1. Messaging servers

Messaging servers are similar to mail servers. The difference is that they send messages, not emails. Popular examples include Facebook Messenger, Whatsapp Messenger, and the like.

Also, a messaging server doesn’t need to relay your message to another messaging server before it can get to your recipient. It sends your message directly to the intended receiver. This is called “point-to-point messaging.”

  1. Network services servers

These are usually seen in large enterprises with many computers and workstations. A network service server is a central server that enables other computers in a network to communicate with each other, and, if permitted, with the internet.

An easy way to picture how network service servers work is to think of them as routers. Like your hotspot, you turn it on for other people to access the internet.

If I want to connect to the internet through your hotspot, my device will make a request. If your hotspot accepts my request, it will grant me access to the internet using your mobile data subscription.

Just like this, network servers connect all the devices in an organization’s network for easy collaboration, file sharing, and faster communication.

  1. Print servers

A print server controls the printers in a network. This is especially useful in organizations where there are many printers. No particular worker owns any of the printers. All the printers are hooked onto the print server.

Whenever anyone sends a print request, the print server receives it and looks for an unoccupied printer in the network. It then sends the print instructions which the printer follows. This coordination increases productivity as workers don’t have to manually look for an available printer each time.

Also, it’s easier to set print rules across the entire organization, monitor resource usage, and measure outputs, since everything is controlled by one server.

  1. Name servers

Name servers are also known as “directory servers.” They act like a map, helping clients pinpoint the exact location of whatever resource they’re looking for. The most widely used name servers are the domain name servers.

Every active website on the internet has a domain name. The domain name is what you type into your browser whenever you want to visit a website. For example, google.com, nairaland.com, etc. 

But have you ever wondered how typing a name takes you to the exact website you requested? The way you use a home or office address to easily locate any destination in a city even if you’ve never been there. The internet has something similar.

Over the internet, every website has a unique IP (internet protocol) address. Domain name servers keep a list of all active domain names and their respective IP addresses.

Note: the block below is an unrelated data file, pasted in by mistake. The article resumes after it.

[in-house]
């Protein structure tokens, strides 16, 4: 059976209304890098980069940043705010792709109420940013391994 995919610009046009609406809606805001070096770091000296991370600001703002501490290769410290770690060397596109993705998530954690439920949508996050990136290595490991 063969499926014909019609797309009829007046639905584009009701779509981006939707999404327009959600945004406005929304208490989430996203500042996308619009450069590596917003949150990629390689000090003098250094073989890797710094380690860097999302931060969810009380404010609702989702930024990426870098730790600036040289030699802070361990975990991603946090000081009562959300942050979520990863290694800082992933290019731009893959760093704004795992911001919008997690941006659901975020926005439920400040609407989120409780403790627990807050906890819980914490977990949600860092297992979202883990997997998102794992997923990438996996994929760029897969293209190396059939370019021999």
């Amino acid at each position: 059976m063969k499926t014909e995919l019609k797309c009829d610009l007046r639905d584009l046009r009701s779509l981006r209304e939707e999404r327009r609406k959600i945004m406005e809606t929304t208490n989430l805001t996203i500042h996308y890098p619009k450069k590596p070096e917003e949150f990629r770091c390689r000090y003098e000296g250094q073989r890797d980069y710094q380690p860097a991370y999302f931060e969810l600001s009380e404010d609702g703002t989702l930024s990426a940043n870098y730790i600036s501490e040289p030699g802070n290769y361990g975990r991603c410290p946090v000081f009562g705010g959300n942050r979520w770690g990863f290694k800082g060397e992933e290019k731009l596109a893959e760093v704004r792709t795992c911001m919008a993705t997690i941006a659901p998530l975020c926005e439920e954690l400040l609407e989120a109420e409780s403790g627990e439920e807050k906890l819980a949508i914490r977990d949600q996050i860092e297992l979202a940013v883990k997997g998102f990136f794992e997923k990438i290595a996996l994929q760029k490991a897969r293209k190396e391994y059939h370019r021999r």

When you type in a website address, the domain name server checks its directory to confirm that what you typed in corresponds to an existing name. If it matches a name, it fetches the location so you can be taken to the exact place you want to visit.

Read also: Cache Memory: What it Means and How it Affects Your Gadgets Performance

Parts of a Computer Server

Like every other computer, servers are made of hardware and software components:

  1. Server hardware

The hardware provides the physical resources needed for the server to function effectively. Although any computer can be programmed to act like a server, some computers have been specifically designed to perform this role optimally.

The workload of a server can be enormous, depending on the size of the network and the number of requests the server needs to process at any given time. Typical servers have been designed with that in mind. They are durable, fast, and secure.

Parts of server hardware include the processor, power supply unit, cooling system, and outlets for connecting with other devices.

There are 3 major types of server hardware design. They are:

  • Tower servers: These are the earliest models. They are large, resembling the CPU of an old desktop computer. All the hardware components are fitted into the tower.
  • Rack mounts: They are usually the size of a large pizza box. Rack mounts were created to reduce the size of tower servers.
  • Blade technology: Blade technology is sleek. It shows how far technology has advanced, from large towers to small, slender rectangular computing devices. The cooling system and power supply are kept separate, in a box, called a “chassis.” Multiple blades are mounted on the chassis, sharing the same power supply and cooling.
  1. Server software

The software instructs the server on what to do, how to process requests, and how to give clients what they ask for. It is the software that determines what role a server will play.

A computer server software contains all instructions, such as the port to listen to, the networking protocol to use, and what type of service requests to process.

There are various server software. A few examples include Windows Server, Apache, Oracle WebLogic Server, etc.

Read also: The Future of IOT (Internet of Things)

Virtual Servers

With virtualization, hardware can be made to run different servers. Normally, each hardware unit can only run the instructions from one type of software at a time.

That means your server will be either a database server, a web server, an application server, or whatever other type of software you install. But with virtualization, you use software to convert your single hardware into multiple virtual machines.

What that means is you can install various software types on a single server hardware.

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Computer servers are the unsung heroes of today’s digital world. These devices are running 24 hours a day, 7 days a week, all through the year.

Without them, all communication over the Internet will be lost. Your favourite apps won’t function and you’ll be unable to login to your social media platforms, or send emails to your loved ones. When next you come across a computer server, give it a thumbs up for making life easier.

Edited by Priscilla Ajayi.

About Author

Tari Yousuo
Tari Yousuo
Tari Yousuo is an SEO specialist and content writer, writing about Tech and IT, Cloud Computing, AI, and Marketing.

When he's not digging deep into tech and the digital world, you can find him absorbing the beauty of nature or playing with poetry.